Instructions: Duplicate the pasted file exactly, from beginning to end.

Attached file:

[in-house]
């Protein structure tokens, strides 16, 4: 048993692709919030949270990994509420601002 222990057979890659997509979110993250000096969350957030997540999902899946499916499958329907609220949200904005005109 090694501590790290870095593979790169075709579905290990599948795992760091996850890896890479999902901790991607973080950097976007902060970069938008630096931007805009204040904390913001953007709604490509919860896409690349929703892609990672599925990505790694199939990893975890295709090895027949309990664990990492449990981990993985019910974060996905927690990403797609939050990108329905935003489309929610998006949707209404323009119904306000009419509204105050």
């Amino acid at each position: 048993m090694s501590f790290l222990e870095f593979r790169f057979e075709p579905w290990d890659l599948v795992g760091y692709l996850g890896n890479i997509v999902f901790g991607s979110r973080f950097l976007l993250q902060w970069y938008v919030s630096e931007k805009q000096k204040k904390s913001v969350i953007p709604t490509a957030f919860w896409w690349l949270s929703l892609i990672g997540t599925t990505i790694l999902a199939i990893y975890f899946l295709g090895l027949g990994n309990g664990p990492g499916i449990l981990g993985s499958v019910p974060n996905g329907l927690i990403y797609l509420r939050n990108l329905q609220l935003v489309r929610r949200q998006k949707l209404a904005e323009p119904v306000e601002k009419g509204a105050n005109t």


[in-house]
């Protein structure tokens, strides 16, 4: 048993692709919030949270990994509420601002 222990057979890659997509979110993250000096969350957030997540999902899946499916499958329907609220949200904005005109 090694501590790290870095593979790169075709579905290990599948795992760091996850890896890479999902901790991607973080950097976007902060970069938008630096931007805009204040904390913001953007709604490509919860896409690349929703892609990672599925990505790694199939990893975890295709090895027949309990664990990492449990981990993985019910974060996905927690990403797609939050990108329905935003489309929610998006949707209404323009119904306000009419509204105050």
């Amino acid at each position: 048993m090694s501590f790290l222990e870095f593979r790169f057979e075709p579905w290990d890659l599948v795992g760091y692709l996850g890896n890479i997509v999902f901790g991607s979110r973080f950097l976007l993250q902060w970069y938008v919030s630096e931007k805009q000096k204040k904390s913001v969350i953007p709604t490509a957030f919860w896409w690349l949270s929703l892609i990672g997540t599925t990505i790694l999902a199939i990893y975890f899946l295709g090895l027949g990994n309990g664990p990492g499916i449990l981990g993985s499958v019910p974060n996905g329907l927690i990403y797609l509420r939050n990108l329905q609220l935003v489309r929610r949200q998006k949707l209404a904005e323009p119904v306000e601002k009419g509204a105050n005109t």